Updating customer data is critical to successful sales and marketing. In the USA alone (according to Dun & Bradstreet):
- ⇒ A CEO changes every minute
- ⇒ A business changes name every 2 minutes
- ⇒ A business closes every 3 minutes
- ⇒ A new business opens every minute
- ⇒ A new business files bankruptcy every 8 minutes
What this means is that 1/3 to 3/4s of your database becomes obsolete each year (3 to 6% of your data goes out of date EVERY month).
Now, these were the relevant statistics before COVID-19. Mass job losses resulting from the pandemic have likely made most customer database records obsolete!
Unmaintained and outdated data leads to:
- ⇒ Undeliverable communications
- ⇒ Lost business opportunities
- ⇒ False intelligence
- ⇒ An unprofessional image
- ⇒ A bad reputation
- ⇒ Frustrated customers
It’s critical to have a strategy for maintaining customer data.
Customer data hygiene – as I like to refer to it – is about correcting inaccurate and outdated fields and standardising formats and data elements.
Database management takes commitment of time and resources, but not doing it can degrade your operations and the effectiveness of your marketing to the point of no return.
Managing customer records and data requires daily diligent effort much like brushing and flossing your teeth. In this post, my goal is to make you aware of the importance of maintaining your data. In addition to hygiene and maintenance, you can utilise LinkedIn to grow your database. As a starting point, below is a four-step process for how you can utilise LinkedIn as a sales research tool to find new prospective customers.
Before asking your staff to spend time on the process below, it’s highly recommended that you set clear targets for the growth of the database in a set timeframe and do this on the basis of knowing the health, integrity and reach of your current database.
Use LinkedIn as a Sales Research Tool to Grow Your Database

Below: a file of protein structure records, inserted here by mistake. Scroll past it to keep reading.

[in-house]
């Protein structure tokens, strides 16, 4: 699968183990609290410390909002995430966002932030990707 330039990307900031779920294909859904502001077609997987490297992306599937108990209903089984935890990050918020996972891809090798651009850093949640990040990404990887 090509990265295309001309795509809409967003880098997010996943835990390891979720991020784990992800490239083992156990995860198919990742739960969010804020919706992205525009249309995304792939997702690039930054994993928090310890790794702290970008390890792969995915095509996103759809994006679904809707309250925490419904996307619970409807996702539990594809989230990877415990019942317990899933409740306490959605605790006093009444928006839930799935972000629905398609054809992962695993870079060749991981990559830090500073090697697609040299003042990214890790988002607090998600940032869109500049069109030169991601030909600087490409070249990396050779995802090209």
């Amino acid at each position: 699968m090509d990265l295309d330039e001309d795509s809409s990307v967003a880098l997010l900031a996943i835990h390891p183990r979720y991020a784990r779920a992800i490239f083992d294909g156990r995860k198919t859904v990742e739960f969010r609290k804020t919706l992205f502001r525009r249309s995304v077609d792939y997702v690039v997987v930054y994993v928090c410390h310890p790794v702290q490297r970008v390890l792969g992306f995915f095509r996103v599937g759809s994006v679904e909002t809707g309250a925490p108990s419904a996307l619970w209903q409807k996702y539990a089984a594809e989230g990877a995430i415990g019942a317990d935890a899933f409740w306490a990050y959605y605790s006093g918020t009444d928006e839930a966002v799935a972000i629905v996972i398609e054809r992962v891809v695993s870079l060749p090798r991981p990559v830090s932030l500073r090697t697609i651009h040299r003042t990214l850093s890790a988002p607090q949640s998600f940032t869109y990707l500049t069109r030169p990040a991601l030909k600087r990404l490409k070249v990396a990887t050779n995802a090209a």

Top sales performers focus on strategy and process. They look for new prospects, listen, understand, plan then deploy.
There is a four-step process you can apply to use LinkedIn as part of your sales research procedure:
1) Research on LinkedIn to understand the customer’s business and learn more about the individual decision makers. You can do this via the LinkedIn advanced search tool which lets you specify the geographics, demographics, and job title of the people you want to connect with, just to name a few.
2) Contact the people in the target company who can actually buy or influence the buying of the solutions you offer, but ensure your message initially focuses on building rapport based on your understanding of the individual from researching their profile. Don’t go straight for the sales pitch. Try to determine how your solutions might be able to resolve a problem they face.
3) Identify the decision maker. The first person you contact in an organisation may not be the decision maker, which means you are unlikely to close a deal. Find the source of power (the decision maker).
4) Utilise your online communication and customer service skills to befriend someone at the target company and build rapport with them. This person may be able to give you additional information about how the business operates. They can also help you sell your solution to decision makers.
Remember the goal is to make contact with the decision maker, qualify whether they are indeed a good lead for your product or service, and gain their permission to add them to your database. Get to know your prospect by using LinkedIn as a sales research tool, or you won’t be able to answer their questions, convince or reassure them that your solutions can help resolve their problems.
In a future post I will share more insights on how to use content development to position yourself as a subject matter expert – which is another key ingredient for growing your database through LinkedIn. In the meantime, stay tuned and stay efficient.